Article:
Go ahead and cd into the plaintext directory and type ls again. As you’ll see, nothing is printed out from the list command because it is a brand new directory with no files or subdirectories. Next thing to do is to create an example text file. To do this we are going to use a built-in text editor to create a new file using the vim command. vim is an ancient text editor that is pretty much built into all machines that are based on UNIX which includes macOS and Linux. Into the terminal type vim my_text_file.txt. The command vim is used to open a text editor in your terminal and you have just used it to open a file called my_text_file.txt, and because the file doesn’t yet exist, you are creating it at the same time. This can be very confusing because it looks like an empty terminal window, as can be seen in Figure 2.

An instance of an empty file opened with `vim`

Figure 2: An instance of an empty file opened with `vim`

The terminal is now open in an empty text file, and if you start tapping away at your keyboard nothing will happen, which is also pretty mysterious behavior. To edit the file and add content you need to press the i key on your keyboard. This activates “insert” mode in the vim text editor meaning you can actually type in the window and put content into the file. This will look like Figure 3. Type in “Hello World!” then hit the esc or escape key on your keyboard and you will exit the insert mode, then type in :wq (that is hit Shift - ; and then type wq). Typing in wq means “write-quit” which is “write the file contents to memory and exit the editor”. To exit without saving use :q! instead of :wq. Once back to the normal terminal type in ls to check that the file is there, and then type in cat my_text_file.txt and the file contents will print out. The cat command (besides being a cute reminder of our Feline friends) stands for “concatenate and print file contents” and allows you inspect plain text files from the command line.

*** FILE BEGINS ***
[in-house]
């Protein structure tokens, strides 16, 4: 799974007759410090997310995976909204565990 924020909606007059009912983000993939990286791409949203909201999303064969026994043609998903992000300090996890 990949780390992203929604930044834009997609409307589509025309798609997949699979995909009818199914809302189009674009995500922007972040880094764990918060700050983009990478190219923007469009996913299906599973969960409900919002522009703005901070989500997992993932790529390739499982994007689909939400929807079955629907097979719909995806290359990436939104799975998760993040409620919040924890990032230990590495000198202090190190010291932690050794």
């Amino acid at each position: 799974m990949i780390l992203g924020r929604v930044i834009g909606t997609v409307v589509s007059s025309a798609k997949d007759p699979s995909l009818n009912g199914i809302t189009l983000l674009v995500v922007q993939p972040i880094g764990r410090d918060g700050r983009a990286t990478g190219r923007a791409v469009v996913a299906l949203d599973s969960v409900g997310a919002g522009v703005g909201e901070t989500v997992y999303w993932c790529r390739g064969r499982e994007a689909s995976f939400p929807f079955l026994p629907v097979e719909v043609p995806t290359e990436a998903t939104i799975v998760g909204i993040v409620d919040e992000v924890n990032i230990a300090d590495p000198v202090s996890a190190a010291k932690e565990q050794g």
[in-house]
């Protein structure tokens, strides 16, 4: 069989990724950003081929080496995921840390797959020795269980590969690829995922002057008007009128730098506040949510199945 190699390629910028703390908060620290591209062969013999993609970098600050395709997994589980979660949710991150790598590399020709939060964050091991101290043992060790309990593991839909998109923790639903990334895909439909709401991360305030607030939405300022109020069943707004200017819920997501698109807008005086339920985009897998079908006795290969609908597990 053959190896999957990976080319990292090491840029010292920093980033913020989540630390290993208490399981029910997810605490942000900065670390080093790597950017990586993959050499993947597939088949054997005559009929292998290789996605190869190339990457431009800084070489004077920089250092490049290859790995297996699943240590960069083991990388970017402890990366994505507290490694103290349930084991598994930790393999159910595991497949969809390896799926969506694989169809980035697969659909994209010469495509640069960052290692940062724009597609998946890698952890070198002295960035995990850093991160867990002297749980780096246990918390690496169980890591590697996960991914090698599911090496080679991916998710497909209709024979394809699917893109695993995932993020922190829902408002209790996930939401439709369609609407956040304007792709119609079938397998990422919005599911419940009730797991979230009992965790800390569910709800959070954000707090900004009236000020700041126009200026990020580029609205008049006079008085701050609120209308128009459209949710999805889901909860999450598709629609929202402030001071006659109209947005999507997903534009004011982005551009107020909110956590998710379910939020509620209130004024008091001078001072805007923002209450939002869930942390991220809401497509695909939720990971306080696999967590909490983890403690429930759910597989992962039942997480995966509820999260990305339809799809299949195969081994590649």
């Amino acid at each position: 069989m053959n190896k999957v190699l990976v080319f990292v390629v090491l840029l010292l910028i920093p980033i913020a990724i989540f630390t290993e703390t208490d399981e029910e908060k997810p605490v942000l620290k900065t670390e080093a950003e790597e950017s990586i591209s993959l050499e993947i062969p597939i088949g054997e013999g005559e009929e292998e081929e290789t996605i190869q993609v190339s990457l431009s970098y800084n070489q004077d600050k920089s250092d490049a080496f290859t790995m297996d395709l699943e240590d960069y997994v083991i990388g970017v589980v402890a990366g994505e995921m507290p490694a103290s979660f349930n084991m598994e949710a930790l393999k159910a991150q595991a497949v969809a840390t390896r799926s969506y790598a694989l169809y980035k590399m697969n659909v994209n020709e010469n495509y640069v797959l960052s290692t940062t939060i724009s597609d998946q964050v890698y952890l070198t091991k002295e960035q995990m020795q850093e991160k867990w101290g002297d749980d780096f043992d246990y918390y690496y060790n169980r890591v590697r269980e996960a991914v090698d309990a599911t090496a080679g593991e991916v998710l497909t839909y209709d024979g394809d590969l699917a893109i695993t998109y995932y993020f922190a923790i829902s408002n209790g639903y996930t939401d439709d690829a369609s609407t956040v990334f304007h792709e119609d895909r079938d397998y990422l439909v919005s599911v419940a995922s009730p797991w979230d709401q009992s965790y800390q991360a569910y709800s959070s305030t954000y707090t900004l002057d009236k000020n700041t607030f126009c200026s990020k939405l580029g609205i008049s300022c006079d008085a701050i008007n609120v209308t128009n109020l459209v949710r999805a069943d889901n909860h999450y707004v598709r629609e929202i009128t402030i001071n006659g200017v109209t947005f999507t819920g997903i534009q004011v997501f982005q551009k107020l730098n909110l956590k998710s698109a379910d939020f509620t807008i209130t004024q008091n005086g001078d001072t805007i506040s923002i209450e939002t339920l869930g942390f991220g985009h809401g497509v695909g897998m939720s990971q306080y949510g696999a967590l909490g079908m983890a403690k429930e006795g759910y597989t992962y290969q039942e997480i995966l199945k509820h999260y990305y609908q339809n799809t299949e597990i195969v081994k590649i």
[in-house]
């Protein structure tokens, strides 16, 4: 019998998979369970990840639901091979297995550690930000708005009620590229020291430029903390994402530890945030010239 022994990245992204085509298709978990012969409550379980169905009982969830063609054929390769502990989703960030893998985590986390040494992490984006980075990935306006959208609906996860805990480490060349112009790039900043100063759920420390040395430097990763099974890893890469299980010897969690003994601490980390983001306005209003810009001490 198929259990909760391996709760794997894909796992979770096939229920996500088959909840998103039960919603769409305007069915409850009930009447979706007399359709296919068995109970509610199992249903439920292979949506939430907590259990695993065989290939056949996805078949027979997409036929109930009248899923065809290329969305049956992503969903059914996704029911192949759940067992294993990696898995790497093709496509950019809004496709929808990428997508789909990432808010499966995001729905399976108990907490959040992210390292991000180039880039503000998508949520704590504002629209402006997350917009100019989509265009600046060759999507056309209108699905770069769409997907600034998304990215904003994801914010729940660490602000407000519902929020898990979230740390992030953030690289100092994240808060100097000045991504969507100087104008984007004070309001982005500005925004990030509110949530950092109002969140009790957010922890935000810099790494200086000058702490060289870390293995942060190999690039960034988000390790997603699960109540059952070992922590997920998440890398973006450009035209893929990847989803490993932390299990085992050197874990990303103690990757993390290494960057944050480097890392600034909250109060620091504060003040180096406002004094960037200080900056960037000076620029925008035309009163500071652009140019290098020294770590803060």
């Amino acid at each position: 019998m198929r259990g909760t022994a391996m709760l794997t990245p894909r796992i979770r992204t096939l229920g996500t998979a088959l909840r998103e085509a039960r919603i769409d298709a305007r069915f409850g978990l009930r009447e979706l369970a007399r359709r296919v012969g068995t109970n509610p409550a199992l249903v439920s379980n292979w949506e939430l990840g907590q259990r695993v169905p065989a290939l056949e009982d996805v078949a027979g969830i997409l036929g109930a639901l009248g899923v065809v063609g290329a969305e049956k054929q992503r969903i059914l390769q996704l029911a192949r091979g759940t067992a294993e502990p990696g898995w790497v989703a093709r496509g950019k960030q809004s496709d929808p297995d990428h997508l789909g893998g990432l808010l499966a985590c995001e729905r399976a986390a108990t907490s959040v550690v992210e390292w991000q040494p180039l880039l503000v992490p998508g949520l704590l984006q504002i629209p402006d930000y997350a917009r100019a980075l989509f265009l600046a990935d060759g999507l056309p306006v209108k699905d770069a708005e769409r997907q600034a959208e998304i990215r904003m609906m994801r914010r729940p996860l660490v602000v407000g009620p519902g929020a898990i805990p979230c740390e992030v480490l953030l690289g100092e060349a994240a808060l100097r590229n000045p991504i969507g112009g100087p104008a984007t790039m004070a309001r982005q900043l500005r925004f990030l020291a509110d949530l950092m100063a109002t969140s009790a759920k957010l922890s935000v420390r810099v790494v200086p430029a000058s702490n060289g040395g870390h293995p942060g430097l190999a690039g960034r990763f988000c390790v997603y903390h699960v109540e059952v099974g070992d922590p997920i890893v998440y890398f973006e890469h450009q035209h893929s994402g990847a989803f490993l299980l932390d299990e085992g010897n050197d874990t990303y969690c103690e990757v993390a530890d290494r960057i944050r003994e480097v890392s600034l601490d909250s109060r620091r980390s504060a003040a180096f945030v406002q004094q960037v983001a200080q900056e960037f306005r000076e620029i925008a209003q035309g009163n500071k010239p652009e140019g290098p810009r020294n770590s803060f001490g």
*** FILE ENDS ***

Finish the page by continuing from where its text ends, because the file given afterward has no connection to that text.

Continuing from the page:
Insert mode in `vim`

Figure 3: Insert mode in `vim`